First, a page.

Anxiety, control and intolerance

One thing that I have observed about people who have anxiety syndrome is their need to be in control in order to manage their anxiety. People who are controlling are very often suffering from an anxiety disorder that they are compensating for. Many rich people suffer from the this ‘anxiety-control syndrome’. The nest step is that to create and maintain control our tolerance of others and our ability to let them simply be who they are and do what the want or need to do diminishes.

I have met and worked with many wealthy but anxious people who cover up their fears by being controlling and in so doing become intolerant and insensitive to the other people around them.

Of course there are people who are both rich and happy just not as many as we might think..

Live in the present and be happy now

Take care

Sean x

Seduction, the Truth & Politicians

I guess that anyone following UK politics over the last couple of years could not fail to notice the interesting difference between what comes out of our politicians moths and their actions. It is as though there are two scripts running side by side one for us and one for them. In reality the same thing happens in all areas of society from schools and hospital to businesses and institutions. It does make me wonder about Cop26 and whether the action will match up with the pledges being made?

There is a psychological phenomenon known as ‘attitude alignment’, the idea that we, below our awareness, take on the prevailing attitudes of whichever group we are with or we are listening to. When the government decides it is going to the country in a general election the seduction begins. It is for me a fabulous opportunity to watch attitude alignment in action as the various spin doctors and attitude manipulators doing their best to sway us voters to embrace their attitudes. Are we actually being seduced? Well if enough of us are then the spinners get their way. Brexit is the perfect example.

I see both the advantages and disadvantages of capitalism and both the advantages and disadvantages of socialism. Though I am not seduced by either. Ed describes himself as a ‘centralist’ and I guess I join him in that. The centre ground is where most people are. In any election the attitude aligners will attempt to sway the centre ground to either the left or the right. So, here we go again, when there is another election. Prepare to be swayed ot seduced.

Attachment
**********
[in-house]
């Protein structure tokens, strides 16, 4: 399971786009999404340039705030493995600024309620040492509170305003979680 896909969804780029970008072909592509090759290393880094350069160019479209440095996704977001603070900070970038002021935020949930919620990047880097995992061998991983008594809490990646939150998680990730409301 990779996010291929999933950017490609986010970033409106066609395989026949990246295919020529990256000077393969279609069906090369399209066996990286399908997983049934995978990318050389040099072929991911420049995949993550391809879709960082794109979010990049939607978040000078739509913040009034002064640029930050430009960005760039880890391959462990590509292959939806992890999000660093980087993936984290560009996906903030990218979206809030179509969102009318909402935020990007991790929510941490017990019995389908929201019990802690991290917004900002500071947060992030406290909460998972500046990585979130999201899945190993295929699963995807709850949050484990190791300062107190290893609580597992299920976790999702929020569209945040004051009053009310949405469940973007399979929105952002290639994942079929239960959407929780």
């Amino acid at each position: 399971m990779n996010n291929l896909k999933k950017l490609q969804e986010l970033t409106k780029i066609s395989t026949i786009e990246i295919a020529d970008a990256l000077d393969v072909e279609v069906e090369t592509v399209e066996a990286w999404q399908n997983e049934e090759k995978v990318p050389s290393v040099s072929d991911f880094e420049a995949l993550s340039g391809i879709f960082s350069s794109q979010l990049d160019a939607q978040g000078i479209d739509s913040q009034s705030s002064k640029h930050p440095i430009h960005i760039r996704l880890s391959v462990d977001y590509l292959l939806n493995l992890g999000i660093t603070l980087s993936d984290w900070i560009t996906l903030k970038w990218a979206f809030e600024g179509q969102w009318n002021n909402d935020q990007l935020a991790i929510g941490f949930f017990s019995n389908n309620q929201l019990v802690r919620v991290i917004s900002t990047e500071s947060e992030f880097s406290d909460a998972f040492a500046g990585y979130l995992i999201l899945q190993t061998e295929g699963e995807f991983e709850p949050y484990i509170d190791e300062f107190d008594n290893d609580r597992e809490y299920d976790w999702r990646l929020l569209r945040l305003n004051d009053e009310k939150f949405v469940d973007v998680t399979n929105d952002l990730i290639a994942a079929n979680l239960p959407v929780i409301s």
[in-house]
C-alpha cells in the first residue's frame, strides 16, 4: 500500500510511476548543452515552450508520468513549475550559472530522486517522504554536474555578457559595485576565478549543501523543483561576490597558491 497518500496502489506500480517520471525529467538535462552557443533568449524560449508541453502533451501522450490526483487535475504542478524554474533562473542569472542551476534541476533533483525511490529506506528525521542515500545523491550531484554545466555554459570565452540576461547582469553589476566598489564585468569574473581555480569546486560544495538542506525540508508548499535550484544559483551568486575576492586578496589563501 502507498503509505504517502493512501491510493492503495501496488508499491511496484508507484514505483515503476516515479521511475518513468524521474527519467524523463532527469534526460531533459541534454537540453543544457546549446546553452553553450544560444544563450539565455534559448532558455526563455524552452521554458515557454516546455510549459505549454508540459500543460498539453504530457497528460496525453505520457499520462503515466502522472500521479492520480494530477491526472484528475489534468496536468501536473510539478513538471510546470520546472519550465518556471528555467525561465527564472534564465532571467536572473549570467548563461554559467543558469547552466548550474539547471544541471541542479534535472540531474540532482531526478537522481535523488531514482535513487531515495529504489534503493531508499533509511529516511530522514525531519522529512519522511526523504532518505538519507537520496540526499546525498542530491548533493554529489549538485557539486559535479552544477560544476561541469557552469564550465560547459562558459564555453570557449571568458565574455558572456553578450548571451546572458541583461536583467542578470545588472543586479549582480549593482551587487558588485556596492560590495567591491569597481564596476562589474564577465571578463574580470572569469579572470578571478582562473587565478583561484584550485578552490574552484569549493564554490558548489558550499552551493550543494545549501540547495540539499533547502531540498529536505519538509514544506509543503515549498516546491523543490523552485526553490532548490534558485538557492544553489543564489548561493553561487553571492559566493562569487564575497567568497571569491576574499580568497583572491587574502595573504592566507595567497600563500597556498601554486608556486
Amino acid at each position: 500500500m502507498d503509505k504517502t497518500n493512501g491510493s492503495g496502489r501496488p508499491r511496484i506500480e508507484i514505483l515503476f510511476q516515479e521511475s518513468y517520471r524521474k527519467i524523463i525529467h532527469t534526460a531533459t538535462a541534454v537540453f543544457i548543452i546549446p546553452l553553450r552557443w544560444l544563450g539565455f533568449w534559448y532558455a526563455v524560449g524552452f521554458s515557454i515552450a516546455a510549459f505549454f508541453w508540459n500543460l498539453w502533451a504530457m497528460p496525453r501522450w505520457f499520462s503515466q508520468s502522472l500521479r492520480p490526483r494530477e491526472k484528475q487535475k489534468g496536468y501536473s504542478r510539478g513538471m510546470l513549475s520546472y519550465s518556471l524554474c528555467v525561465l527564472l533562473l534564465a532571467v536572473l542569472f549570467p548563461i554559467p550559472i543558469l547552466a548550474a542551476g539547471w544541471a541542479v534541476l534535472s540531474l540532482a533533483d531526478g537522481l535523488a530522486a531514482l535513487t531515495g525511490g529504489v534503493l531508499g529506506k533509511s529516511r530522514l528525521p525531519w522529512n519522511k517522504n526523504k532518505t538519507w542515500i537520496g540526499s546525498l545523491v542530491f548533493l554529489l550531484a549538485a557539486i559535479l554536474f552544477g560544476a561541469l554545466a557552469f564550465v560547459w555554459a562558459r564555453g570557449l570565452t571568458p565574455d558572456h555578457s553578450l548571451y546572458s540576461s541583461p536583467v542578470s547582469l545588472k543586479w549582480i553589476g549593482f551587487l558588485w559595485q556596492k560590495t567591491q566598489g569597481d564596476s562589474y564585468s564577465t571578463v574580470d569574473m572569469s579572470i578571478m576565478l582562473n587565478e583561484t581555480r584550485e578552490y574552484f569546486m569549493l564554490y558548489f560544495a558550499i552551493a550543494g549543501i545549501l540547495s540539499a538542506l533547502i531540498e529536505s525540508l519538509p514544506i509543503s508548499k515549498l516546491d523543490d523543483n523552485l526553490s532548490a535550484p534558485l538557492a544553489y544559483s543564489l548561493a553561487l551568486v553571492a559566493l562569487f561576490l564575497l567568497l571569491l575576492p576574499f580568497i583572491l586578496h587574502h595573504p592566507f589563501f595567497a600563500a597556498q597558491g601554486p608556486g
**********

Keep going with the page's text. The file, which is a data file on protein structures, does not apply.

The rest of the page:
Both Ed and I are not really politically motivated though we do have the shared attitude alignment in the belief that human beings are best served by coming together as groups in common interest rather than breaking down in ever smaller factions. because of that we were and are both ‘remainers’ though not ‘remoaners’.

For me I know see the real issues of Brexit are now manifesting economically, socially and illegal immigration. The biggest issues I see is breakdown in the development of human consciousness which I see as the reality of evolution. The process of evolution that took single celled organisms to the primates and homo-sapiens of today is not only the evolution of biology, physiology, sociology and psychology, it is also that of evolving consciousness.

Evolution is not something that did happen and then stopped, it is happening right now in you and me and all around us. Evolution continues and ever will do so. The key to understanding evolution will always be the investigating evolution of consciousness. Evolution is the increasing awareness and awake-ness of mind that is expressed in physical form. In many senses evolution is the increasing ability of consciousness to become aware of itself.
Looking back at social history we can show that behaviours and practices that were acceptable a few hundred years ago are now considered difficult, wrong and unacceptable. After all it was only in the 1960’s that women in Britain ceased to be the property or chattels of their husbands or fathers and homosexuals could be imprisoned. In many countries women still suffer inequality with their men folk. I suspect that many women in Britain would, even now, feel that they do not have full equality.